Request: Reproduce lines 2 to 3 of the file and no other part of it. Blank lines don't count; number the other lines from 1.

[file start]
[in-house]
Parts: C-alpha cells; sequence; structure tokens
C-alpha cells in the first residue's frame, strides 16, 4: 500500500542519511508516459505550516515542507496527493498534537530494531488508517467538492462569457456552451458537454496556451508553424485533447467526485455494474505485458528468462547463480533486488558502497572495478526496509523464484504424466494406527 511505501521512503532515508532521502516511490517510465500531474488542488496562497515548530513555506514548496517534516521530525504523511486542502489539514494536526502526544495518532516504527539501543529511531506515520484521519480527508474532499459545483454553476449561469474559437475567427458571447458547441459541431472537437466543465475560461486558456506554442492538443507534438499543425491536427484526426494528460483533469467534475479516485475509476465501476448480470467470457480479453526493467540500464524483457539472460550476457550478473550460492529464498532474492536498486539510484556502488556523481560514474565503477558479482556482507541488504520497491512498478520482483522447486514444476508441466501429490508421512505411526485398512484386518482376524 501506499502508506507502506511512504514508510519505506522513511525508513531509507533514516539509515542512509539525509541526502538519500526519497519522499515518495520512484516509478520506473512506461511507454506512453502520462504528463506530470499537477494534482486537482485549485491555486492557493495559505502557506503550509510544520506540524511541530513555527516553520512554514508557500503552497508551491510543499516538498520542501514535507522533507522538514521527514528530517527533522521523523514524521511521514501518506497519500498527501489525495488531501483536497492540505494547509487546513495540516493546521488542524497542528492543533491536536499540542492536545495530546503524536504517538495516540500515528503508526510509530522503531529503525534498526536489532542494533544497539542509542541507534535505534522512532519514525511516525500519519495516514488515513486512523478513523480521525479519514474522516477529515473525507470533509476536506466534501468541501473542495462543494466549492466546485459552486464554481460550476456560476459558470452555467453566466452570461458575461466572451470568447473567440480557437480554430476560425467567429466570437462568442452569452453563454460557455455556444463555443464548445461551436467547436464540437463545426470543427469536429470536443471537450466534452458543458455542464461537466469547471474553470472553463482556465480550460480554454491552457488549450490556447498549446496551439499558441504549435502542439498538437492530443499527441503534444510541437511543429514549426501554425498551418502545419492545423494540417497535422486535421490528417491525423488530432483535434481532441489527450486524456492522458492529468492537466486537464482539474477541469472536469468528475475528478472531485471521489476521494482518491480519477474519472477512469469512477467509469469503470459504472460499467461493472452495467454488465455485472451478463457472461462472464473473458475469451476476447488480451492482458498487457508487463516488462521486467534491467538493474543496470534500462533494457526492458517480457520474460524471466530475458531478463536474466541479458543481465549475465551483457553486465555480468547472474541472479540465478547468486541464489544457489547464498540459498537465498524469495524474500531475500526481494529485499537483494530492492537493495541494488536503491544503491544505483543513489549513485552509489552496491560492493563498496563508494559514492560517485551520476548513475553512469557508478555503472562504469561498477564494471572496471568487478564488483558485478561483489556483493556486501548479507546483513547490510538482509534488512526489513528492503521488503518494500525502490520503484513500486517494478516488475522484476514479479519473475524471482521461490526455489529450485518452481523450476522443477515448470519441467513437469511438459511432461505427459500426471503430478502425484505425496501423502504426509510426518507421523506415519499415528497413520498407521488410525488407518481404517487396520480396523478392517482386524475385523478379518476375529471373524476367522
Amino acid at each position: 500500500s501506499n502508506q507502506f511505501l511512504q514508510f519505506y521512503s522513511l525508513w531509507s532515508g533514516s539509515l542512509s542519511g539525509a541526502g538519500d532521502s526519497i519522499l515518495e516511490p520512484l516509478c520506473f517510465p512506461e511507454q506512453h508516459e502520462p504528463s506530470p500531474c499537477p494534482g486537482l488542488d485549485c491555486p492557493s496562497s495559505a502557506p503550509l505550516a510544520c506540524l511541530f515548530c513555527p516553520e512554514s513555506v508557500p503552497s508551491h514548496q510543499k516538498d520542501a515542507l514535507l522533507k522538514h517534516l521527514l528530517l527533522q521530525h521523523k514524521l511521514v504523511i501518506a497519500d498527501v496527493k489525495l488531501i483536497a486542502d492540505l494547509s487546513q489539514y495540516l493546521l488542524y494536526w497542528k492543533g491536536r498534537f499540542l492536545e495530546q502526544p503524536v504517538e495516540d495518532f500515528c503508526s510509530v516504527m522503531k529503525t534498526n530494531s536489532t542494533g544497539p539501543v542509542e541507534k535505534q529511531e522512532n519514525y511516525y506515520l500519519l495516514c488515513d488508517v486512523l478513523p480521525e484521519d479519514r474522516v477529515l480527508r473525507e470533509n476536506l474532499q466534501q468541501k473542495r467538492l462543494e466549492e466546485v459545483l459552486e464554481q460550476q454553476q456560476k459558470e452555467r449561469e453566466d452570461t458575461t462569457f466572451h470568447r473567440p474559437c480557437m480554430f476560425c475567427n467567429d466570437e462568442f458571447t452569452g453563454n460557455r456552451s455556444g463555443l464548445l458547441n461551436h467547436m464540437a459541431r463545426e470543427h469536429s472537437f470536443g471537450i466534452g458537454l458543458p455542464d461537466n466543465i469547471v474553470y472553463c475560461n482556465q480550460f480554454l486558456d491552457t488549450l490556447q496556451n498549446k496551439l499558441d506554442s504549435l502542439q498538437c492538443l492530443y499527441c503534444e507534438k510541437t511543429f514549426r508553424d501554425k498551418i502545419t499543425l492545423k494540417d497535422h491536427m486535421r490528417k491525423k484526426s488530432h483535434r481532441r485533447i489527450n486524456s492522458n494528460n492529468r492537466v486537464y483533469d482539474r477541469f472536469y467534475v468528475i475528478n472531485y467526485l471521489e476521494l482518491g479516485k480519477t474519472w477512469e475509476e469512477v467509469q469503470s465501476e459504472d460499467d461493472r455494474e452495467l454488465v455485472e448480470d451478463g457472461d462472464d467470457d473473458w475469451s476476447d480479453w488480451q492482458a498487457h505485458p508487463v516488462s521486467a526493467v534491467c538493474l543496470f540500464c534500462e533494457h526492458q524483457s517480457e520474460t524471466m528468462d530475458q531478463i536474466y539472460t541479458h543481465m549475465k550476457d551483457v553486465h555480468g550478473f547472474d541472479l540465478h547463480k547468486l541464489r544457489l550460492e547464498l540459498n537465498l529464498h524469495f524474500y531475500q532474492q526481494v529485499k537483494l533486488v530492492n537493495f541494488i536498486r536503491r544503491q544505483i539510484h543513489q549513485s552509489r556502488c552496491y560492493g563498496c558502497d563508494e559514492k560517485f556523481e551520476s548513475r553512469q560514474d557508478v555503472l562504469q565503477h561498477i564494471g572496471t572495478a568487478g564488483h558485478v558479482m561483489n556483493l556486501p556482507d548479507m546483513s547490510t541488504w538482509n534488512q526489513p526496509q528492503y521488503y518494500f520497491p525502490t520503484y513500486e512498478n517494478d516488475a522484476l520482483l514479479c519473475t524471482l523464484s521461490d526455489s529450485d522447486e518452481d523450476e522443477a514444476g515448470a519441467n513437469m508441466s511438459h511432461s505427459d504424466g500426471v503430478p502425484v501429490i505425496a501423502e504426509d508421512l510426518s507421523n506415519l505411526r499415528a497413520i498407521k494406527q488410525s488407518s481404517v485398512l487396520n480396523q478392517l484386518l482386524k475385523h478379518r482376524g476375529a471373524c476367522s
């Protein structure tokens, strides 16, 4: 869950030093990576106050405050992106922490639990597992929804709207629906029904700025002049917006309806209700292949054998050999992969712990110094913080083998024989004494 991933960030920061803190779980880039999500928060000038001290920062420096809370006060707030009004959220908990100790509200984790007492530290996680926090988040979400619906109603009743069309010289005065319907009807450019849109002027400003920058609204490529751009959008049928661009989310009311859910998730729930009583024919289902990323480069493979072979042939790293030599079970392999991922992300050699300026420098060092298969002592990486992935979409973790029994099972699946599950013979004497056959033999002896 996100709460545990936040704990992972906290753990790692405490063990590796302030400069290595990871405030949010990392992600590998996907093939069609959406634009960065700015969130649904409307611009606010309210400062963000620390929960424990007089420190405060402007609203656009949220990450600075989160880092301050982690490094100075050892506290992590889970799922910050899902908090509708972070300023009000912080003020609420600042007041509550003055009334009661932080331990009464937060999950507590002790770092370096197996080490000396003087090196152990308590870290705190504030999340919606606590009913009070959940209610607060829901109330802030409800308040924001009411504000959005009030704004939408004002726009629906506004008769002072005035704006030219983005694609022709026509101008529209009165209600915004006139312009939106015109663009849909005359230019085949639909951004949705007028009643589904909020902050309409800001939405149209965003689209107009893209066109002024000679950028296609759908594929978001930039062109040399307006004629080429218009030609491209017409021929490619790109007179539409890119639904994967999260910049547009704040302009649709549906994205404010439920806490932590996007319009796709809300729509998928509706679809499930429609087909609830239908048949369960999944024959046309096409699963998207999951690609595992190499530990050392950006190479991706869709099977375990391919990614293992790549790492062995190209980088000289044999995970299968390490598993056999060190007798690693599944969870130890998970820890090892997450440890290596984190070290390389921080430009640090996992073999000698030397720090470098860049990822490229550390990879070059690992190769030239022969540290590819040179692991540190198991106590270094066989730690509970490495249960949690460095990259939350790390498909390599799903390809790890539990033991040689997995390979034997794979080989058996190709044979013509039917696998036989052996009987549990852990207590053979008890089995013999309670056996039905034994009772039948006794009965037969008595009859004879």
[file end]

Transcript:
Parts: C-alpha cells; sequence; structure tokens
C-alpha cells in the first residue's frame, strides 16, 4: 500500500542519511508516459505550516515542507496527493498534537530494531488508517467538492462569457456552451458537454496556451508553424485533447467526485455494474505485458528468462547463480533486488558502497572495478526496509523464484504424466494406527 511505501521512503532515508532521502516511490517510465500531474488542488496562497515548530513555506514548496517534516521530525504523511486542502489539514494536526502526544495518532516504527539501543529511531506515520484521519480527508474532499459545483454553476449561469474559437475567427458571447458547441459541431472537437466543465475560461486558456506554442492538443507534438499543425491536427484526426494528460483533469467534475479516485475509476465501476448480470467470457480479453526493467540500464524483457539472460550476457550478473550460492529464498532474492536498486539510484556502488556523481560514474565503477558479482556482507541488504520497491512498478520482483522447486514444476508441466501429490508421512505411526485398512484386518482376524 501506499502508506507502506511512504514508510519505506522513511525508513531509507533514516539509515542512509539525509541526502538519500526519497519522499515518495520512484516509478520506473512506461511507454506512453502520462504528463506530470499537477494534482486537482485549485491555486492557493495559505502557506503550509510544520506540524511541530513555527516553520512554514508557500503552497508551491510543499516538498520542501514535507522533507522538514521527514528530517527533522521523523514524521511521514501518506497519500498527501489525495488531501483536497492540505494547509487546513495540516493546521488542524497542528492543533491536536499540542492536545495530546503524536504517538495516540500515528503508526510509530522503531529503525534498526536489532542494533544497539542509542541507534535505534522512532519514525511516525500519519495516514488515513486512523478513523480521525479519514474522516477529515473525507470533509476536506466534501468541501473542495462543494466549492466546485459552486464554481460550476456560476459558470452555467453566466452570461458575461466572451470568447473567440480557437480554430476560425467567429466570437462568442452569452453563454460557455455556444463555443464548445461551436467547436464540437463545426470543427469536429470536443471537450466534452458543458455542464461537466469547471474553470472553463482556465480550460480554454491552457488549450490556447498549446496551439499558441504549435502542439498538437492530443499527441503534444510541437511543429514549426501554425498551418502545419492545423494540417497535422486535421490528417491525423488530432483535434481532441489527450486524456492522458492529468492537466486537464482539474477541469472536469468528475475528478472531485471521489476521494482518491480519477474519472477512469469512477467509469469503470459504472460499467461493472452495467454488465455485472451478463457472461462472464473473458475469451476476447488480451492482458498487457508487463516488462521486467534491467538493474543496470534500462533494457526492458517480457520474460524471466530475458531478463536474466541479458543481465549475465551483457553486465555480468547472474541472479540465478547468486541464489544457489547464498540459498537465498524469495524474500531475500526481494529485499537483494530492492537493495541494488536503491544503491544505483543513489549513485552509489552496491560492493563498496563508494559514492560517485551520476548513475553512469557508478555503472562504469561498477564494471572496471568487478564488483558485478561483489556483493556486501548479507546483513547490510538482509534488512526489513528492503521488503518494500525502490520503484513500486517494478516488475522484476514479479519473475524471482521461490526455489529450485518452481523450476522443477515448470519441467513437469511438459511432461505427459500426471503430478502425484505425496501423502504426509510426518507421523506415519499415528497413520498407521488410525488407518481404517487396520480396523478392517482386524475385523478379518476375529471373524476367522